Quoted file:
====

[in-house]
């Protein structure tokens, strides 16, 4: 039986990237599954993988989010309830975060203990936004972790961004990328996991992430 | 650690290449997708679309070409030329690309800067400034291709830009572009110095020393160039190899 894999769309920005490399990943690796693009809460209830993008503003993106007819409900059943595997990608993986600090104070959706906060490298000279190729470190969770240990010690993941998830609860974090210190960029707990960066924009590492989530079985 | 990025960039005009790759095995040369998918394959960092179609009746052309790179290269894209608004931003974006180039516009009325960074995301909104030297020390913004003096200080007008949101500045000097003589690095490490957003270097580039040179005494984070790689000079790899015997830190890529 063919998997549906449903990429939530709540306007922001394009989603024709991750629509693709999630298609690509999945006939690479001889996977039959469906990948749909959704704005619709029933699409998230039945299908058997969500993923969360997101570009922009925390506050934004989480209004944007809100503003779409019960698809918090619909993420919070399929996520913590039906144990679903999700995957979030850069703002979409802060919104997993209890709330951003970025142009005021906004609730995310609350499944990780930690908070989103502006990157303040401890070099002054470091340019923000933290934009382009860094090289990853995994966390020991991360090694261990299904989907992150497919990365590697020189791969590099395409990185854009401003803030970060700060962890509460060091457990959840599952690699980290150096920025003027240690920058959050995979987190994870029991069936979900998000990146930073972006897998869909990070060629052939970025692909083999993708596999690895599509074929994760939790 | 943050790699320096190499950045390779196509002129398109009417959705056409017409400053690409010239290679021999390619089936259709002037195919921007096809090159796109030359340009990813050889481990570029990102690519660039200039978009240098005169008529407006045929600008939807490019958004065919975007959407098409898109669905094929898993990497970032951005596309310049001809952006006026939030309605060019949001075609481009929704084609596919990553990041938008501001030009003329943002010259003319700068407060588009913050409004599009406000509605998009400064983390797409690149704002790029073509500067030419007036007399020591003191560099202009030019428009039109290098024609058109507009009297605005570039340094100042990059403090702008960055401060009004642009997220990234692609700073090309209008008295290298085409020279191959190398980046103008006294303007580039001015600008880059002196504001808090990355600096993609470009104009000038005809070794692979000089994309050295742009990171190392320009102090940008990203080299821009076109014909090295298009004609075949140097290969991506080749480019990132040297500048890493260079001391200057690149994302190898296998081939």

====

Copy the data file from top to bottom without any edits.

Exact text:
[in-house]
């Protein structure tokens, strides 16, 4: 039986990237599954993988989010309830975060203990936004972790961004990328996991992430 | 650690290449997708679309070409030329690309800067400034291709830009572009110095020393160039190899 894999769309920005490399990943690796693009809460209830993008503003993106007819409900059943595997990608993986600090104070959706906060490298000279190729470190969770240990010690993941998830609860974090210190960029707990960066924009590492989530079985 | 990025960039005009790759095995040369998918394959960092179609009746052309790179290269894209608004931003974006180039516009009325960074995301909104030297020390913004003096200080007008949101500045000097003589690095490490957003270097580039040179005494984070790689000079790899015997830190890529 063919998997549906449903990429939530709540306007922001394009989603024709991750629509693709999630298609690509999945006939690479001889996977039959469906990948749909959704704005619709029933699409998230039945299908058997969500993923969360997101570009922009925390506050934004989480209004944007809100503003779409019960698809918090619909993420919070399929996520913590039906144990679903999700995957979030850069703002979409802060919104997993209890709330951003970025142009005021906004609730995310609350499944990780930690908070989103502006990157303040401890070099002054470091340019923000933290934009382009860094090289990853995994966390020991991360090694261990299904989907992150497919990365590697020189791969590099395409990185854009401003803030970060700060962890509460060091457990959840599952690699980290150096920025003027240690920058959050995979987190994870029991069936979900998000990146930073972006897998869909990070060629052939970025692909083999993708596999690895599509074929994760939790 | 943050790699320096190499950045390779196509002129398109009417959705056409017409400053690409010239290679021999390619089936259709002037195919921007096809090159796109030359340009990813050889481990570029990102690519660039200039978009240098005169008529407006045929600008939807490019958004065919975007959407098409898109669905094929898993990497970032951005596309310049001809952006006026939030309605060019949001075609481009929704084609596919990553990041938008501001030009003329943002010259003319700068407060588009913050409004599009406000509605998009400064983390797409690149704002790029073509500067030419007036007399020591003191560099202009030019428009039109290098024609058109507009009297605005570039340094100042990059403090702008960055401060009004642009997220990234692609700073090309209008008295290298085409020279191959190398980046103008006294303007580039001015600008880059002196504001808090990355600096993609470009104009000038005809070794692979000089994309050295742009990171190392320009102090940008990203080299821009076109014909090295298009004609075949140097290969991506080749480019990132040297500048890493260079001391200057690149994302190898296998081939």